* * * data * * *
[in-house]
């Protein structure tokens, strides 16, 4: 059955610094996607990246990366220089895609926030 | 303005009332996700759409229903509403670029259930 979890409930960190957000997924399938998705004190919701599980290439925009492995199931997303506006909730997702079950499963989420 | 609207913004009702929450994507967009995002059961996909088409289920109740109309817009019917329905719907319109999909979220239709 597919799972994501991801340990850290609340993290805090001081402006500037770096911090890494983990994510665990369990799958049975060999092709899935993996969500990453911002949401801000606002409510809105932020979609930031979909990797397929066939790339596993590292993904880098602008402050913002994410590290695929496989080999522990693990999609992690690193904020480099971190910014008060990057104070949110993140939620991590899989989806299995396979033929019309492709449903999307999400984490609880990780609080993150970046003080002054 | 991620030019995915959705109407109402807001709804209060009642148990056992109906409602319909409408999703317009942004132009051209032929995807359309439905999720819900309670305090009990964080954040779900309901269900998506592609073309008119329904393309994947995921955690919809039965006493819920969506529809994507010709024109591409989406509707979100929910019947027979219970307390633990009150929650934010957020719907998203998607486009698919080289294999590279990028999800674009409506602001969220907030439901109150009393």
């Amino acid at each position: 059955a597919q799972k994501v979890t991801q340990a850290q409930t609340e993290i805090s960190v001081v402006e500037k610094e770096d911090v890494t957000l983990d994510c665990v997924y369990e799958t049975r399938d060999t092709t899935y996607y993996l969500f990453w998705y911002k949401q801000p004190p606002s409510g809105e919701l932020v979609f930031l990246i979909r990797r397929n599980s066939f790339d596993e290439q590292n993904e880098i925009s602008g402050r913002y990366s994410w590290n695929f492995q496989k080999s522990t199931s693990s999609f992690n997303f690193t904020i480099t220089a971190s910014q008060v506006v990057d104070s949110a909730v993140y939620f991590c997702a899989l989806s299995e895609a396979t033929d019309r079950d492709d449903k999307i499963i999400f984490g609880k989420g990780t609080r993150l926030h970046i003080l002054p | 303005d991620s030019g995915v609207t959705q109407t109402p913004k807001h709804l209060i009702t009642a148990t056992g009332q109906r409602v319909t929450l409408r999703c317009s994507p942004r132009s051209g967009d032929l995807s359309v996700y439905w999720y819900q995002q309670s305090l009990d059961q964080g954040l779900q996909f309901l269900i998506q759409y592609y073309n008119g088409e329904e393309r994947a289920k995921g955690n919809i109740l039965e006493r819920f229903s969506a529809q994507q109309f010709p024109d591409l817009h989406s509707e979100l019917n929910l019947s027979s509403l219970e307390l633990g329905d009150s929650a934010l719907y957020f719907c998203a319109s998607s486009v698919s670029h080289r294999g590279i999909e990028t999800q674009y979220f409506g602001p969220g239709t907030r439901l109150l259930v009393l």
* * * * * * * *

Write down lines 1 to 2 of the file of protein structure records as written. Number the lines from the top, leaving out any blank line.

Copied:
[in-house]
């Protein structure tokens, strides 16, 4: 059955610094996607990246990366220089895609926030 | 303005009332996700759409229903509403670029259930 979890409930960190957000997924399938998705004190919701599980290439925009492995199931997303506006909730997702079950499963989420 | 609207913004009702929450994507967009995002059961996909088409289920109740109309817009019917329905719907319109999909979220239709 597919799972994501991801340990850290609340993290805090001081402006500037770096911090890494983990994510665990369990799958049975060999092709899935993996969500990453911002949401801000606002409510809105932020979609930031979909990797397929066939790339596993590292993904880098602008402050913002994410590290695929496989080999522990693990999609992690690193904020480099971190910014008060990057104070949110993140939620991590899989989806299995396979033929019309492709449903999307999400984490609880990780609080993150970046003080002054 | 991620030019995915959705109407109402807001709804209060009642148990056992109906409602319909409408999703317009942004132009051209032929995807359309439905999720819900309670305090009990964080954040779900309901269900998506592609073309008119329904393309994947995921955690919809039965006493819920969506529809994507010709024109591409989406509707979100929910019947027979219970307390633990009150929650934010957020719907998203998607486009698919080289294999590279990028999800674009409506602001969220907030439901109150009393």